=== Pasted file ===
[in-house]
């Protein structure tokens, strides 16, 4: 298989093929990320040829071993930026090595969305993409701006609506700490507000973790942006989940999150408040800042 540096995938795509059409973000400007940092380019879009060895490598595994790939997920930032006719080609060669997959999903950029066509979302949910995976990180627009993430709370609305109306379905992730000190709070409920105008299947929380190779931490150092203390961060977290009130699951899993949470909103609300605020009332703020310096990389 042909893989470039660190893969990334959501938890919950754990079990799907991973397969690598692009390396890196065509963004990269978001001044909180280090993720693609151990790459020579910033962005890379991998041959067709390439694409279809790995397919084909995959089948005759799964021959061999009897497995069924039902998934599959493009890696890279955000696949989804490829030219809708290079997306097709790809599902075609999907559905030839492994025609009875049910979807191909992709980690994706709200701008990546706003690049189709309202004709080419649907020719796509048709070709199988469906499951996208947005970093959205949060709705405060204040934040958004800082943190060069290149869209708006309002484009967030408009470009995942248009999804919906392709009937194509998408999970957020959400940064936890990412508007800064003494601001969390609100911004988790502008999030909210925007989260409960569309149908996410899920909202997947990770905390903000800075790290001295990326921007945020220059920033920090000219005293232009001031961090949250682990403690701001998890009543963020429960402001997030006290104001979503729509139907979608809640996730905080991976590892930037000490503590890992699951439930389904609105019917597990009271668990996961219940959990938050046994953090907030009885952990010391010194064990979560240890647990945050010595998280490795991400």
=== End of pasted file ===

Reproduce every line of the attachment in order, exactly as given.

[in-house]
């Protein structure tokens, strides 16, 4: 298989093929990320040829071993930026090595969305993409701006609506700490507000973790942006989940999150408040800042 540096995938795509059409973000400007940092380019879009060895490598595994790939997920930032006719080609060669997959999903950029066509979302949910995976990180627009993430709370609305109306379905992730000190709070409920105008299947929380190779931490150092203390961060977290009130699951899993949470909103609300605020009332703020310096990389 042909893989470039660190893969990334959501938890919950754990079990799907991973397969690598692009390396890196065509963004990269978001001044909180280090993720693609151990790459020579910033962005890379991998041959067709390439694409279809790995397919084909995959089948005759799964021959061999009897497995069924039902998934599959493009890696890279955000696949989804490829030219809708290079997306097709790809599902075609999907559905030839492994025609009875049910979807191909992709980690994706709200701008990546706003690049189709309202004709080419649907020719796509048709070709199988469906499951996208947005970093959205949060709705405060204040934040958004800082943190060069290149869209708006309002484009967030408009470009995942248009999804919906392709009937194509998408999970957020959400940064936890990412508007800064003494601001969390609100911004988790502008999030909210925007989260409960569309149908996410899920909202997947990770905390903000800075790290001295990326921007945020220059920033920090000219005293232009001031961090949250682990403690701001998890009543963020429960402001997030006290104001979503729509139907979608809640996730905080991976590892930037000490503590890992699951439930389904609105019917597990009271668990996961219940959990938050046994953090907030009885952990010391010194064990979560240890647990945050010595998280490795991400």